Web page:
ISO 3200 is often the turning point for APS-C cameras regarding image quality, and the EOS M50 is no exception, as we must go down two full sizes here to achieve a good print. The camera can deliver a nice 11 x 14 here, but there is still a mild amount of noise present in some flatter areas of the image. So while the 11 x 14 prints here do pass our good grade, remaining at ISO 1600 and below is your best bet for maximum print quality at this size of print.

ISO 6400 turns in an 8 x 10 inch print that just passes our good grade. There is still full color representation in the image overall, and decent fine detail throughout, but traces of noise are apparent in the flatter areas of our test target. The noise levels are acceptable for good prints, but not likely for your most critical applications.

ISO 12,800 delivers a solid 5 x 7 inch print, which is a fairly good size for an APS-C sensor. The images here won't win any awards, but nor will they be a letdown for gifts to family and friends, as the colors and detail at this size are still enough to earn a good seal.

ISO 25,600 yields a good 4 x 6 inch print, which is a nice feat. The image is similar to the 5 x 7 at ISO 12,800 in that it's not suited for critical applications, but is "good enough" for casual printing purposes.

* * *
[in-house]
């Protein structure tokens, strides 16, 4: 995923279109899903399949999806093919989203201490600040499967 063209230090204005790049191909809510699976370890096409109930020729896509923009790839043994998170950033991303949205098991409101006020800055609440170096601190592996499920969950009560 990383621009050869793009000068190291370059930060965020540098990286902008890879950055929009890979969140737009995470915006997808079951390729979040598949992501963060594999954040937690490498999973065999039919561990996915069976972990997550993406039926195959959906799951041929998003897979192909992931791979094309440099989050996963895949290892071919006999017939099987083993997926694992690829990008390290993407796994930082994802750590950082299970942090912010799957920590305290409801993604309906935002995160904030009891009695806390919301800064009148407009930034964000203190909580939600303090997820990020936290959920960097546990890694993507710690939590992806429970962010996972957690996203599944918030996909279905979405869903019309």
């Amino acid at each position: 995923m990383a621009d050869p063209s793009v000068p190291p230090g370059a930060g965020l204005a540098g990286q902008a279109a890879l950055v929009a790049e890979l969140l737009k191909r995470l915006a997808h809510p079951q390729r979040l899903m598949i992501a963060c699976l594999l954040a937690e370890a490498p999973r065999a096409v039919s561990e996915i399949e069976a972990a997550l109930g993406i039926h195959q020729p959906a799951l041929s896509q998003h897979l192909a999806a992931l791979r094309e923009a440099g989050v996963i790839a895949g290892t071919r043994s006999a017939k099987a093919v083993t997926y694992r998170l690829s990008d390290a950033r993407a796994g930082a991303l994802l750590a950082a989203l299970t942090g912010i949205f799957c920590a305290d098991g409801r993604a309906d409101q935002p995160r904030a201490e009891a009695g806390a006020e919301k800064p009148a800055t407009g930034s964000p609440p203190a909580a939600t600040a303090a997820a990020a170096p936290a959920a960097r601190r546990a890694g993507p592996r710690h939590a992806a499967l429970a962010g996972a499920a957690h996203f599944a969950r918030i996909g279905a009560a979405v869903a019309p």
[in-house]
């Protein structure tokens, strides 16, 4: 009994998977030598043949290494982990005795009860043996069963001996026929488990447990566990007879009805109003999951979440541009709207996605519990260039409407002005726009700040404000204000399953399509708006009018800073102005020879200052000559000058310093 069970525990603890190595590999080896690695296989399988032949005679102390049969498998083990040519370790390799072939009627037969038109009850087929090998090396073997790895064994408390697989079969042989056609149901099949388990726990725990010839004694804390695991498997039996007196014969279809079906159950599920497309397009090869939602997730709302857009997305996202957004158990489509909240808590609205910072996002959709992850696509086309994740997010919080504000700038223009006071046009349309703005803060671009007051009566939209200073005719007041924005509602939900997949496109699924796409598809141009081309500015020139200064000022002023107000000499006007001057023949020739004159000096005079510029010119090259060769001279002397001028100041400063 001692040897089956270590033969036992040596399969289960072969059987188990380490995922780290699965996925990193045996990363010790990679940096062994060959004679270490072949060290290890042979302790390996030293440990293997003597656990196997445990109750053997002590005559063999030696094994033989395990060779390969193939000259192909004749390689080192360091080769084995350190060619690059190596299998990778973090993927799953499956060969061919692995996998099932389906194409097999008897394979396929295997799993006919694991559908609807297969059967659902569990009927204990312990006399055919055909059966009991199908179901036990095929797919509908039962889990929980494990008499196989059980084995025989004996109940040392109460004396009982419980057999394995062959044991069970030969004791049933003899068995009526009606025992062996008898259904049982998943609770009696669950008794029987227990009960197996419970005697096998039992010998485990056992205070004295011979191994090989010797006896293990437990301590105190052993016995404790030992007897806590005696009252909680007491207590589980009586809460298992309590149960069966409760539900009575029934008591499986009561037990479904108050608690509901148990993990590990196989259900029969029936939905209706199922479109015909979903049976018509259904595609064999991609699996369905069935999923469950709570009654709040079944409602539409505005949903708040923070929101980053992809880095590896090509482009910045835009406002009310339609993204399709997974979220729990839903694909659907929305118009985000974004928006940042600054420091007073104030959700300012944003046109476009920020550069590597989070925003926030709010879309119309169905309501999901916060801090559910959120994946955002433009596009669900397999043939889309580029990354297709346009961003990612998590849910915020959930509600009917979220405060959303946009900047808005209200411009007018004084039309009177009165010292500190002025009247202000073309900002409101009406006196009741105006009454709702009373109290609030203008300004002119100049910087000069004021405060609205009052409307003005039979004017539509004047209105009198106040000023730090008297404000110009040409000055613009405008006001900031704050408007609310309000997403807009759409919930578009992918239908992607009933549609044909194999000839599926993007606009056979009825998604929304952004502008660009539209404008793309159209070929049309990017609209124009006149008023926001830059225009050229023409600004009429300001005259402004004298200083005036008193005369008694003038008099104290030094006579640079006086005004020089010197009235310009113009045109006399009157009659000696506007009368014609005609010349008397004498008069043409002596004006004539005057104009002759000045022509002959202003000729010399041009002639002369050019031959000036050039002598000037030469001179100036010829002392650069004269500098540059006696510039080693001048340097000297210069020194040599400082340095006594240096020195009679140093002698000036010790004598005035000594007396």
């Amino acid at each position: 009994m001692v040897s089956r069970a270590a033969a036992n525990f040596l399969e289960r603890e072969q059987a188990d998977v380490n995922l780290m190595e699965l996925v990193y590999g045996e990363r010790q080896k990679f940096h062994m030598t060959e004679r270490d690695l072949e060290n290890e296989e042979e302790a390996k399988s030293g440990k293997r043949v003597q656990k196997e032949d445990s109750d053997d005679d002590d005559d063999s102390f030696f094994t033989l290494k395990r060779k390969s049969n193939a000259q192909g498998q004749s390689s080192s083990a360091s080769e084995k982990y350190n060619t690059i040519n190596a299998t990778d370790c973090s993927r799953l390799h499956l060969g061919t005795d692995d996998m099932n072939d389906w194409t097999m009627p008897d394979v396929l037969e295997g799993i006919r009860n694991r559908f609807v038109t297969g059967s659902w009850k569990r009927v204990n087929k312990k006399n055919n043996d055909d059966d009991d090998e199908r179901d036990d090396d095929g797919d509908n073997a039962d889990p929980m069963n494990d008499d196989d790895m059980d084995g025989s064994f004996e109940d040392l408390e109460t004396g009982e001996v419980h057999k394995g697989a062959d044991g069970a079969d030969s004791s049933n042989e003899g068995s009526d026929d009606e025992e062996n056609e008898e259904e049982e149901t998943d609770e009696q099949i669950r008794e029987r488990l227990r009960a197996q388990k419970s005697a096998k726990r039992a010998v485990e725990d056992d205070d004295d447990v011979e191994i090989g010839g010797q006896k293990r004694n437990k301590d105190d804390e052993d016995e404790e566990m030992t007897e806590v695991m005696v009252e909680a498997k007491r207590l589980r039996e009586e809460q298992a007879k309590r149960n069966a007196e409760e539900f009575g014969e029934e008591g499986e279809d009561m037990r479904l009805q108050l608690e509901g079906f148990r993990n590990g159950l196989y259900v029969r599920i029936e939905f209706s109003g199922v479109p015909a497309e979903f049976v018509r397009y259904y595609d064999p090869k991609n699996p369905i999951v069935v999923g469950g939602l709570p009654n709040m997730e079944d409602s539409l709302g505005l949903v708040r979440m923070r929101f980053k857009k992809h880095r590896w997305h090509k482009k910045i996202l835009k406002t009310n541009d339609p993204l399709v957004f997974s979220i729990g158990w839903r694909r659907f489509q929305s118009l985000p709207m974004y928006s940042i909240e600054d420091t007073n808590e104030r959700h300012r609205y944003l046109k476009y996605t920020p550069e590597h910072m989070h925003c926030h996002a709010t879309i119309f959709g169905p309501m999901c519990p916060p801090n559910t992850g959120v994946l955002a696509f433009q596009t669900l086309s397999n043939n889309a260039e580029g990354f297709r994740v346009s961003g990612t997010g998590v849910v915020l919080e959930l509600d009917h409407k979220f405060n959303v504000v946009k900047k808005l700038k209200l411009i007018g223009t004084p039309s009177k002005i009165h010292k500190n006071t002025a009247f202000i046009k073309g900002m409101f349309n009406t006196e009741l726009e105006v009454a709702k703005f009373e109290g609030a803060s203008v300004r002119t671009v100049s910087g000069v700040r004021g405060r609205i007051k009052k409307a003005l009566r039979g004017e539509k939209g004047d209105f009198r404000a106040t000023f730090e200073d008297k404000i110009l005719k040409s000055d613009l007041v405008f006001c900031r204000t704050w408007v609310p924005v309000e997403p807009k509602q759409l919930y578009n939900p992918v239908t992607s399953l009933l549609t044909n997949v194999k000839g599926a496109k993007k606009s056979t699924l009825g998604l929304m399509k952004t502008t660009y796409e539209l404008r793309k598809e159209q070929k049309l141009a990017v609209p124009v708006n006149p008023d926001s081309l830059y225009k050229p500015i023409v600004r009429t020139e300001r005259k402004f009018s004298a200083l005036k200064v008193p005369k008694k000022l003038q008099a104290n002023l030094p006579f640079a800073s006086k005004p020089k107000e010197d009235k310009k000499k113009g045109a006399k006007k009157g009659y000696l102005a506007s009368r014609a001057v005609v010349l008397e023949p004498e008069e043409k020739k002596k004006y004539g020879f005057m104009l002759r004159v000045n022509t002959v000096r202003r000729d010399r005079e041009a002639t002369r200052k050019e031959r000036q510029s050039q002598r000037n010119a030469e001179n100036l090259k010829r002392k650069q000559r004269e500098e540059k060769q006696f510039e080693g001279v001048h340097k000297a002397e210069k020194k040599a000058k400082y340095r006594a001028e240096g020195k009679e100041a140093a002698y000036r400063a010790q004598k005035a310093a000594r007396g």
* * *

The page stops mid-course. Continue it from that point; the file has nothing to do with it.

ISO 51,200 does not deliver a usable print and is best avoided.

The Canon M50 delivers a good showing in the print quality department as expected. The print sizes don't exceed predecessors in the line per se, and the new processor seems to yield a bit more detail in some areas but at the expense of a bit more noise in others. Your mileage may vary depending on your in-camera sharpening and noise reduction settings (we used defaults) if using JPEGs, but for the most part you can expect solid printed images at large sizes up to ISO 1600. Shooting any higher in ISO and you'll need to pay close attention to your print sizes as relates to overall sharpness and noise, so we recommend remaining at ISO 1600 and below for critical printing purposes. But given the reasonable price of the camera and the ergonomically friendly size, this is a strong showing for overall print quality from the EOS M50.